Defined contribution plans are under the gun. As account balances plunged last year, 401(k) plans popularly were being referred to as “201(k) plans.” Now Congress is raising questions as to whether these hugely popular plans should be reformed. To address issues of whether and how DC plans should be changed, Pensions & Investments hosted a round-table discussion in New York on May 18. Participants in the discussion, which was moderated by Executive Editor Joel Chernoff, were:
•Dallas Salisbury, CEO of the Employee Benefit Research Institute, Washington;
•Karen Friedman, policy director of the Pension Rights Center, Washington;
•Stephen W. McCaffrey, senior counsel, National Grid U.S., N.Y.;
•David L. Wray, president of the Profit Sharing/401(k) Council of America, Chicago;
•Richard A. Davies, head, product strategy, AllianceBernstein Defined Contribution Investments, New York;
•Michael A. Sasso, principal, Portfolio Evaluations Inc., Warren, N.J.
Joel Chernoff: Karen I'm going to turn to you, particularly with regard to the issue of should there be mandatory provision of retirement benefits — DB, DC, hybrid, what have you?
Karen Friedman: Well, recognizing that this is going to be a controversial issue ... We do think that we should have a system in which employers and employees and the government all contribute.
The government subsidizing low-income earners, you know, that's in a future system. That's for future generations.
But when you look at the fact that the voluntary system — and certainly Dallas' statistics are going to bear this out — but over the last, you know, 25, 30 years, we've still been at the same coverage rates, recognizing that a lot of the coverage has gone from defined benefit plans to defined contribution plans. ... There's no question that 401(k)s can work for a lot of people and we can get into that. But if what we want to do is ensure that people have enough money to be able to retire with adequacy — which I think is what the goal of the retirement system should be — then yeah ... we would say that there should be shared responsibility, and over time there should be a system that has employer, employee and government contributions.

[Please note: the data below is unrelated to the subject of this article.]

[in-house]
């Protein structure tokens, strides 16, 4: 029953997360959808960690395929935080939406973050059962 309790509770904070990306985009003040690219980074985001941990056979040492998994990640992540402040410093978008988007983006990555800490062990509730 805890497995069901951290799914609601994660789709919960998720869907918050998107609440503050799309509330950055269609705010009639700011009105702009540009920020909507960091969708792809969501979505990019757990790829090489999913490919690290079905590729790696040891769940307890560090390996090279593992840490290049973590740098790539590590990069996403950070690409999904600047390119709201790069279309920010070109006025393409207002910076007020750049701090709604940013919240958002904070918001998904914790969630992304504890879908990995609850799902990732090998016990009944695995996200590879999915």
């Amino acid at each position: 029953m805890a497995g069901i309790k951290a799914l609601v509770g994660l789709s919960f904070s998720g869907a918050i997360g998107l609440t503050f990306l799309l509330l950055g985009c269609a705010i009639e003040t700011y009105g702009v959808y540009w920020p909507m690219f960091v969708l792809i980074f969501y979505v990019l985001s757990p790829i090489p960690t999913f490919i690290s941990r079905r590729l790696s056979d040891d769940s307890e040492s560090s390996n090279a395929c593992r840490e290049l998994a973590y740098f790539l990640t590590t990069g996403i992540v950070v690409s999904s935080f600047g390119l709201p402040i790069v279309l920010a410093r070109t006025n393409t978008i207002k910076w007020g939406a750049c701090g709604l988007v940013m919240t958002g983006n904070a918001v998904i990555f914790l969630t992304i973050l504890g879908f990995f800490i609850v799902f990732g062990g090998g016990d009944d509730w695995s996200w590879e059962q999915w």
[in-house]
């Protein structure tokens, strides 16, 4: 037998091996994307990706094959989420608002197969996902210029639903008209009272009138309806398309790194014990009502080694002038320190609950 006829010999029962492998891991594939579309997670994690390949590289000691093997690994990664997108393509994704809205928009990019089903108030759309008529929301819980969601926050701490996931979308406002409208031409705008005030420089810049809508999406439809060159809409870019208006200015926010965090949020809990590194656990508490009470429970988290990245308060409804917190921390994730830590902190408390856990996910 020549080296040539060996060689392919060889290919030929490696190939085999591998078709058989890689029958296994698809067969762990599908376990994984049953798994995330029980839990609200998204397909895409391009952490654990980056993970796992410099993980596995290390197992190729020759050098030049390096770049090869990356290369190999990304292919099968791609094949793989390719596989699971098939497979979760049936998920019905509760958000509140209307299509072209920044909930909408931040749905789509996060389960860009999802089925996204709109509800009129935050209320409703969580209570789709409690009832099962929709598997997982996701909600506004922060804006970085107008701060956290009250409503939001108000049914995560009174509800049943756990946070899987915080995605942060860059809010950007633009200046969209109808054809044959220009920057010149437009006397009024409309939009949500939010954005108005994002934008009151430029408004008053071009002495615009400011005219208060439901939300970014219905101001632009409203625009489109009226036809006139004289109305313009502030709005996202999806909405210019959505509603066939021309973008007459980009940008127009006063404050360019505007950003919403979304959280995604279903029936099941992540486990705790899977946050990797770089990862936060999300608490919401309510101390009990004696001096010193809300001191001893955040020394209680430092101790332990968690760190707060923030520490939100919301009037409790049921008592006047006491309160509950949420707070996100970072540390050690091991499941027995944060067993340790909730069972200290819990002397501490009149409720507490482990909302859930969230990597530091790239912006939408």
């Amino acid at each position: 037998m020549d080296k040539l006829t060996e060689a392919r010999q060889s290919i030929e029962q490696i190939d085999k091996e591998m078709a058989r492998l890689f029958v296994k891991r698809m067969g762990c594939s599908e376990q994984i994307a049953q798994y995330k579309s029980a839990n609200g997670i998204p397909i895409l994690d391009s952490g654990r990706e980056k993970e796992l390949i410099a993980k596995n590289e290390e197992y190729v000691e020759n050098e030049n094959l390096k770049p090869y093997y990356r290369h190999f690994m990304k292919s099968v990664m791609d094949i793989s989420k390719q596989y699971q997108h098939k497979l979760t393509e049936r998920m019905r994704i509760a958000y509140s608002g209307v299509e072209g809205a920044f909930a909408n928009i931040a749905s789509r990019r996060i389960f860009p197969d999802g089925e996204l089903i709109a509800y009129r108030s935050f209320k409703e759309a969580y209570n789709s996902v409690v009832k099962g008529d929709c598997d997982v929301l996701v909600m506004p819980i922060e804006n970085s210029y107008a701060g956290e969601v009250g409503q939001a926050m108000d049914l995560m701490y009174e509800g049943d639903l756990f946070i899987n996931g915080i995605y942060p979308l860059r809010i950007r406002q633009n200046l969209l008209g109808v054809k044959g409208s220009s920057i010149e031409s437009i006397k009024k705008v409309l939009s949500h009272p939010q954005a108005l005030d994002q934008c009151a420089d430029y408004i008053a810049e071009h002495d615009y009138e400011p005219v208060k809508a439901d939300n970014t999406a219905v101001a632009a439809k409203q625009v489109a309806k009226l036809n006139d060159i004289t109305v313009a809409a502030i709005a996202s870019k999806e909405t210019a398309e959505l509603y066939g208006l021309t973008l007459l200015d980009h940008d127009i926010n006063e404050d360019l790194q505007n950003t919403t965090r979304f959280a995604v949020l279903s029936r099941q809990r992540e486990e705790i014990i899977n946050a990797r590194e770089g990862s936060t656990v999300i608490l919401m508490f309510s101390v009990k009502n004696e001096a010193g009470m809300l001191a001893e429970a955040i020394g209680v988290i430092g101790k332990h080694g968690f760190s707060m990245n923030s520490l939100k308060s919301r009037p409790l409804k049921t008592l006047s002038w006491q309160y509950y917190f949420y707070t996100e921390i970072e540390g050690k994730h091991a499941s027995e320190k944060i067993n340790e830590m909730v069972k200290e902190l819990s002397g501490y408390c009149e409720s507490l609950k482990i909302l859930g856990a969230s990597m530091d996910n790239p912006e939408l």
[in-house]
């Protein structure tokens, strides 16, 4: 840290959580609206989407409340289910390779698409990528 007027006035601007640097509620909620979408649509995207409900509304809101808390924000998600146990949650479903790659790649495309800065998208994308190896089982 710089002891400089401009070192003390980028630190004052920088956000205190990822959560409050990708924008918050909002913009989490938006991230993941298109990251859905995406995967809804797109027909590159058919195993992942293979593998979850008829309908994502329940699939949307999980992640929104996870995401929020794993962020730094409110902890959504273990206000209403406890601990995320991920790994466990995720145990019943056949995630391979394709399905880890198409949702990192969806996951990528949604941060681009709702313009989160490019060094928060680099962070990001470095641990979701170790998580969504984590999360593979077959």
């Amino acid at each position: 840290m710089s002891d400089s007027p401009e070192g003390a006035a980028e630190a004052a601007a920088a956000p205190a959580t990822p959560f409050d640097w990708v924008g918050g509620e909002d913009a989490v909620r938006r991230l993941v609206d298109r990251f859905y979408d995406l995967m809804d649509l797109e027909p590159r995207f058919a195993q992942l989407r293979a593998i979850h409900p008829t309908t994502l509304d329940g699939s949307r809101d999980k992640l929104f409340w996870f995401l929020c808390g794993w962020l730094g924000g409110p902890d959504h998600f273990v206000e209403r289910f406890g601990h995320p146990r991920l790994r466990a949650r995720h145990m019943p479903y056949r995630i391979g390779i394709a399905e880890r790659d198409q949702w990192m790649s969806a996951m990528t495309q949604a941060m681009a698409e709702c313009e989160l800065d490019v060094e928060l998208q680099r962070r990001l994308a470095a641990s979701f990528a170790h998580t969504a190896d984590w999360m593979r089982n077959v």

David Wray: The fact is there's already a required employer-provided retirement plan. It's called “Social Security.” It's partially funded by employers. They're responsible for the administrative support of the system. They pay the cost of administering the system. So there's already a mandatory government program.
The question is, should there be an additional one? ... It's very important that American enterprise be globally successful and that employers be able to craft programs that make the best sense for them. We have a mandatory retirement program. I don't think we need another one.
Michael Sasso: I think I would come out on the same side of this issue as David. At some point, you know, we have to take personal responsibility for our own retirement, and that means ... individuals stepping up to the plate and making decisions that might mean a sacrifice — not buying that new plasma TV or whatever the case may be. There are people sacrificing to save for education and their retirement, and for those that choose not to, I think you're going to bear a burden on the people that are taking responsibility for themselves to have to bail out those that chose not to. So I agree wholeheartedly with David.
Richard Davies: It seems like this week everybody wants to know our opinion on things that are mandatory and required. You know, I think in our firm, each of us has sort of individual perspectives — I think mostly political — on whether we think mandatory is a good thing or not. But .... we think there's a lot of potential with the Pension Protection Act for things to work better than they already are.